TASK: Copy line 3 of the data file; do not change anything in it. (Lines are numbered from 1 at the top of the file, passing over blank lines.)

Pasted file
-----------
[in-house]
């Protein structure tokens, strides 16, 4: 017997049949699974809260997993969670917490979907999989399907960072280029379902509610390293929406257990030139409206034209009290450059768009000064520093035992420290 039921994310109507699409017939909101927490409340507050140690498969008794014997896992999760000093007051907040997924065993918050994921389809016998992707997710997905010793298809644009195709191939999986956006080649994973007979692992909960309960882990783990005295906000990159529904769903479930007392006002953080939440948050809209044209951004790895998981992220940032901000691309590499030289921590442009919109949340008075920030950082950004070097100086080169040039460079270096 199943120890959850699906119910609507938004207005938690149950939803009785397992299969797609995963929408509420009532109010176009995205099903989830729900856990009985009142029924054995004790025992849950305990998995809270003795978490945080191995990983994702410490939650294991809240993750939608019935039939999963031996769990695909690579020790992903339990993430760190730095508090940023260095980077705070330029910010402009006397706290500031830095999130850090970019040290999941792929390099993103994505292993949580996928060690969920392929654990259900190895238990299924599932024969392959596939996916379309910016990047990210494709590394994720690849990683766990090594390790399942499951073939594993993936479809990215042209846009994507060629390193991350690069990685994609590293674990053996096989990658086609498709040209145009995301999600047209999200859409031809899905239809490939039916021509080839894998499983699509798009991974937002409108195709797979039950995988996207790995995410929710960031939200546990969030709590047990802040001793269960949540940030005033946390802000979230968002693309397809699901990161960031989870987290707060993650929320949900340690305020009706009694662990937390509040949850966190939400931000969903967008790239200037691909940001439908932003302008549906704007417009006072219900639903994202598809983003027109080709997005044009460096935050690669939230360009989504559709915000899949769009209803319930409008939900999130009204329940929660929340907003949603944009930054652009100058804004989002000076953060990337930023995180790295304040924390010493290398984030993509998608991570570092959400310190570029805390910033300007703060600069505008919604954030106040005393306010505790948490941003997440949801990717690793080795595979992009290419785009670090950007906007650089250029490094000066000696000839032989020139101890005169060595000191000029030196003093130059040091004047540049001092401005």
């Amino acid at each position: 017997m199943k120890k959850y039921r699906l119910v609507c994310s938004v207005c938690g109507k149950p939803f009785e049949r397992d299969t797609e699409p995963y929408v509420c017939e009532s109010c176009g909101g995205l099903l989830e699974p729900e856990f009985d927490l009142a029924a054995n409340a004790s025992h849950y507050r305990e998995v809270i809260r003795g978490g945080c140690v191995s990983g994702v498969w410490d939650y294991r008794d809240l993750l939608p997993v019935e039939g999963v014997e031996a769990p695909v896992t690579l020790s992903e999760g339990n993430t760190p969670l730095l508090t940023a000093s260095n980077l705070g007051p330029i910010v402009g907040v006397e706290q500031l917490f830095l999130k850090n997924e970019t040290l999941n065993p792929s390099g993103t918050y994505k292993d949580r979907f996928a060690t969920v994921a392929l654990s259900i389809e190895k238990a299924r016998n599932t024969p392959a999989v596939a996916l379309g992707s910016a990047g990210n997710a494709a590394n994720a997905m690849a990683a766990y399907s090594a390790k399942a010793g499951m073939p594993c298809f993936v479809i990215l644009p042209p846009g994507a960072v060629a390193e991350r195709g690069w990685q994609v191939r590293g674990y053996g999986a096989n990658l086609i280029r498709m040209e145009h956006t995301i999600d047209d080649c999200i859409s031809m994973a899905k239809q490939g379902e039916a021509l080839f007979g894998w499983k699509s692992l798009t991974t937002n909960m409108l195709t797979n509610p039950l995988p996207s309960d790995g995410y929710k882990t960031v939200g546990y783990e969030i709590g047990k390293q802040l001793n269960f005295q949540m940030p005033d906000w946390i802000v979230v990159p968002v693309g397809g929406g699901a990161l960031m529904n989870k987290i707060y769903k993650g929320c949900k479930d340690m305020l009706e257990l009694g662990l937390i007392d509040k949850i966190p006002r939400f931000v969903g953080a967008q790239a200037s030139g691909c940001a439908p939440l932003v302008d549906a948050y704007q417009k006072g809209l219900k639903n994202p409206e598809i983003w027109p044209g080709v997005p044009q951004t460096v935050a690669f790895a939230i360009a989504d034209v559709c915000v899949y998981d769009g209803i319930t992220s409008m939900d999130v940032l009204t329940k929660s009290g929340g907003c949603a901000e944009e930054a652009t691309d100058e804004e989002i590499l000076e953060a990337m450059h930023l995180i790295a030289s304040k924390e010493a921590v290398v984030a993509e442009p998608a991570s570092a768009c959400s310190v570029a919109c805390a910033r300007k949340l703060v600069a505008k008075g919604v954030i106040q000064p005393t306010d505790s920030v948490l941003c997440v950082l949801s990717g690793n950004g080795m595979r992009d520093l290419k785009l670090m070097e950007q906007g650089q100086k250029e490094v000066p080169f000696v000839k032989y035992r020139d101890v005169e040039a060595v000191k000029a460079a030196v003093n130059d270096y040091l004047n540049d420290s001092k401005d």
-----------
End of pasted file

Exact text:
């Amino acid at each position: 017997m199943k120890k959850y039921r699906l119910v609507c994310s938004v207005c938690g109507k149950p939803f009785e049949r397992d299969t797609e699409p995963y929408v509420c017939e009532s109010c176009g909101g995205l099903l989830e699974p729900e856990f009985d927490l009142a029924a054995n409340a004790s025992h849950y507050r305990e998995v809270i809260r003795g978490g945080c140690v191995s990983g994702v498969w410490d939650y294991r008794d809240l993750l939608p997993v019935e039939g999963v014997e031996a769990p695909v896992t690579l020790s992903e999760g339990n993430t760190p969670l730095l508090t940023a000093s260095n980077l705070g007051p330029i910010v402009g907040v006397e706290q500031l917490f830095l999130k850090n997924e970019t040290l999941n065993p792929s390099g993103t918050y994505k292993d949580r979907f996928a060690t969920v994921a392929l654990s259900i389809e190895k238990a299924r016998n599932t024969p392959a999989v596939a996916l379309g992707s910016a990047g990210n997710a494709a590394n994720a997905m690849a990683a766990y399907s090594a390790k399942a010793g499951m073939p594993c298809f993936v479809i990215l644009p042209p846009g994507a960072v060629a390193e991350r195709g690069w990685q994609v191939r590293g674990y053996g999986a096989n990658l086609i280029r498709m040209e145009h956006t995301i999600d047209d080649c999200i859409s031809m994973a899905k239809q490939g379902e039916a021509l080839f007979g894998w499983k699509s692992l798009t991974t937002n909960m409108l195709t797979n509610p039950l995988p996207s309960d790995g995410y929710k882990t960031v939200g546990y783990e969030i709590g047990k390293q802040l001793n269960f005295q949540m940030p005033d906000w946390i802000v979230v990159p968002v693309g397809g929406g699901a990161l960031m529904n989870k987290i707060y769903k993650g929320c949900k479930d340690m305020l009706e257990l009694g662990l937390i007392d509040k949850i966190p006002r939400f931000v969903g953080a967008q790239a200037s030139g691909c940001a439908p939440l932003v302008d549906a948050y704007q417009k006072g809209l219900k639903n994202p409206e598809i983003w027109p044209g080709v997005p044009q951004t460096v935050a690669f790895a939230i360009a989504d034209v559709c915000v899949y998981d769009g209803i319930t992220s409008m939900d999130v940032l009204t329940k929660s009290g929340g907003c949603a901000e944009e930054a652009t691309d100058e804004e989002i590499l000076e953060a990337m450059h930023l995180i790295a030289s304040k924390e010493a921590v290398v984030a993509e442009p998608a991570s570092a768009c959400s310190v570029a919109c805390a910033r300007k949340l703060v600069a505008k008075g919604v954030i106040q000064p005393t306010d505790s920030v948490l941003c997440v950082l949801s990717g690793n950004g080795m595979r992009d520093l290419k785009l670090m070097e950007q906007g650089q100086k250029e490094v000066p080169f000696v000839k032989y035992r020139d101890v005169e040039a060595v000191k000029a460079a030196v003093n130059d270096y040091l004047n540049d420290s001092k401005d």